I’ve been dipping into Michael Erard’s book, Um. Yes, that’s the title. The subtitle is Slips, Stumbles, and Verbal Blunders, and What They Mean. Chances are you won’t be surprised to know that in American English, um and uh are the most common blunders, or fillers, accounting for 40 percent of what Erard calls “speech disturbances.” Those are words that interrupt the smooth flow of sentences.
In other places, people have their own fillers: in Britain, they say uh but spell it er (think of a Brit saying water or butter—you won’t hear an R at the end of those words). French speakers say something close to euh. Germans say äh and ähm, Hebrew speakers use ehhh, and Swedes say eh, ah, aaah, m, mm, hmm, ooh, a, and oh. Very versatile.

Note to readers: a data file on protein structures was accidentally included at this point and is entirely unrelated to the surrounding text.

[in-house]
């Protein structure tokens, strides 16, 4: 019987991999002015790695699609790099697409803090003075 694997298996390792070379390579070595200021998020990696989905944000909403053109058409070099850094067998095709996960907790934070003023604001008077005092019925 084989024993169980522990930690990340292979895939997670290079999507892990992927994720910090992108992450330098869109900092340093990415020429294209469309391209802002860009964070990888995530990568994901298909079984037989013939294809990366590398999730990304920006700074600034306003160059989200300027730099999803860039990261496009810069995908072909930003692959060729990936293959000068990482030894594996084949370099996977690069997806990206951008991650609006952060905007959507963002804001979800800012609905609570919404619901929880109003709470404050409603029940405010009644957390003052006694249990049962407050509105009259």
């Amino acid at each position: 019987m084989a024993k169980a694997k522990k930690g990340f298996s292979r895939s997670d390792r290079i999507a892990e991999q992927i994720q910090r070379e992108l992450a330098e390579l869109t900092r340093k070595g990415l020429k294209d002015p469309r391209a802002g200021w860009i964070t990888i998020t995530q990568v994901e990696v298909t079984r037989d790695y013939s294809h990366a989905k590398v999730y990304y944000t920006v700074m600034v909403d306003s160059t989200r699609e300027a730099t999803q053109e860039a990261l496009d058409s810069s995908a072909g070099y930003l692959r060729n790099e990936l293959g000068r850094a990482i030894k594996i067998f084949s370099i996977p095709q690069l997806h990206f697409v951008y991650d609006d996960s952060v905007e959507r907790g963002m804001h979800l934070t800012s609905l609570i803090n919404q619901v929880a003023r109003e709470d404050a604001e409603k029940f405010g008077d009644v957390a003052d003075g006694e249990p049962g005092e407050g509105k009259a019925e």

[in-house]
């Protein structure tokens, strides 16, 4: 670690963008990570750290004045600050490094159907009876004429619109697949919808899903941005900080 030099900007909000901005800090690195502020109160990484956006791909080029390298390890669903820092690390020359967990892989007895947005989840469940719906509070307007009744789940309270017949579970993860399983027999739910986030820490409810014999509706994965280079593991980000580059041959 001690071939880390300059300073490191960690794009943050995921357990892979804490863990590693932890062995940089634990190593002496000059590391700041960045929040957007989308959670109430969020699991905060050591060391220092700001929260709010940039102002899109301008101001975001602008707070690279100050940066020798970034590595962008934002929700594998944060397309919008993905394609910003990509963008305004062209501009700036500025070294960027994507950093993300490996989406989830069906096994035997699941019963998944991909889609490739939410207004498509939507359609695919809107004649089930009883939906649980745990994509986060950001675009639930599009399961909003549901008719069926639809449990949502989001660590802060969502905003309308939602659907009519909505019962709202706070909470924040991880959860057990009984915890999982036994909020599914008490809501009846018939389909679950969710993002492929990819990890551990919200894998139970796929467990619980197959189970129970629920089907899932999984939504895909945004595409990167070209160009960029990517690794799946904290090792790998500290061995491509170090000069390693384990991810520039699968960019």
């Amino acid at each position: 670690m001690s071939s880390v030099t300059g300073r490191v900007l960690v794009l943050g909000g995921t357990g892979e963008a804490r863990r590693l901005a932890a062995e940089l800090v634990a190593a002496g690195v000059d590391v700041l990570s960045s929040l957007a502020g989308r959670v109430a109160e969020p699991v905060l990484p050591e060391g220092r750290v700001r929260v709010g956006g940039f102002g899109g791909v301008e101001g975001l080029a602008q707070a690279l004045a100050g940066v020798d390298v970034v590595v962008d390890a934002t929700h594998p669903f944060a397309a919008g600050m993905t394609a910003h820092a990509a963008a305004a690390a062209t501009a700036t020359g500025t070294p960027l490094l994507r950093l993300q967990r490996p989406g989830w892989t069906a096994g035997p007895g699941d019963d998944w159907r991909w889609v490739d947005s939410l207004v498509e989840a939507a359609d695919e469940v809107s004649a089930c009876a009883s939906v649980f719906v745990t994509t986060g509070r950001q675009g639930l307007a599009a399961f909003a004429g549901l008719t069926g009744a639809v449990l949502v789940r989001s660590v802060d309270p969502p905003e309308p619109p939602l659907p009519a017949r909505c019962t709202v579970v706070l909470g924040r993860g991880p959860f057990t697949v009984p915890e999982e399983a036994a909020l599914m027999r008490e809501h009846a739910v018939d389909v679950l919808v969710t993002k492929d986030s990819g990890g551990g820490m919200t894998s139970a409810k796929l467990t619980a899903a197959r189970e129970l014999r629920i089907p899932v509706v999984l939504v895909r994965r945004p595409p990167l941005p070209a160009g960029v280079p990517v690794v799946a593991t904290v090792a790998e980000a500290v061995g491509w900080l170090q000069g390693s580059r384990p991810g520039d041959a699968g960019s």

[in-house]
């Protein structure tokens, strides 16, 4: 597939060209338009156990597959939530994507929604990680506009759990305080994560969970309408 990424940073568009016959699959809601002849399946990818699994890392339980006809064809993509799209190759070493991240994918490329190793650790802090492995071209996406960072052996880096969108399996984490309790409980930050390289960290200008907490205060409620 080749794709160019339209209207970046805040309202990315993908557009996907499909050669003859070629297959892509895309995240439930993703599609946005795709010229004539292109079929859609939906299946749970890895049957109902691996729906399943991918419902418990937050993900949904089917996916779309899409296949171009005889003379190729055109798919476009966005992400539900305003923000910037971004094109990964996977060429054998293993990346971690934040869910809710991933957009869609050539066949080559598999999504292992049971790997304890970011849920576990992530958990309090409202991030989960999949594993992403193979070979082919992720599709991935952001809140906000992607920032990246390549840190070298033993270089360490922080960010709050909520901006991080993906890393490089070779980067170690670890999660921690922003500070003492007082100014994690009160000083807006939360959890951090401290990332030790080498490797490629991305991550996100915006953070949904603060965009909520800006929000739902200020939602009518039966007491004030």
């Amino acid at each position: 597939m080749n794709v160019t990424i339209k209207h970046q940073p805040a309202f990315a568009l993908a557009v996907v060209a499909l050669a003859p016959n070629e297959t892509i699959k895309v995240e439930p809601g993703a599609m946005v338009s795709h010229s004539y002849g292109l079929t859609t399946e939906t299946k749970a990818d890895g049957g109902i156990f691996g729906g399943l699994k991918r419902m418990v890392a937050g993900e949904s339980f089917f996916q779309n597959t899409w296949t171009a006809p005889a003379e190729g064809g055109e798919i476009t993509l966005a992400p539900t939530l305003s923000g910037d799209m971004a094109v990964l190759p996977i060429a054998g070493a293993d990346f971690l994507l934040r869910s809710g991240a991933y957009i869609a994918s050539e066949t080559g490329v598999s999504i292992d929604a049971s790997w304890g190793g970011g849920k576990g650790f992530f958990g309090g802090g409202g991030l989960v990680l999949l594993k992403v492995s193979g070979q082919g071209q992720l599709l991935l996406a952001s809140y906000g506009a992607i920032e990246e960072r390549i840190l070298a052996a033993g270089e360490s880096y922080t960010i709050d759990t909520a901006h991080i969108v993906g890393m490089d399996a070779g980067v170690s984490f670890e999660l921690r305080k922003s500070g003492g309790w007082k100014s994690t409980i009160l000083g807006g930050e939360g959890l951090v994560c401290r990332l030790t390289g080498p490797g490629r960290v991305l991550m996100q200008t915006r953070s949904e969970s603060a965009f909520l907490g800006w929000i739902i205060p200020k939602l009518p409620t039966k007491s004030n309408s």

The point is that around the world, linguistic blunders exist, no matter the language. However, if you want to be a citizen of the world, um is pretty much universal.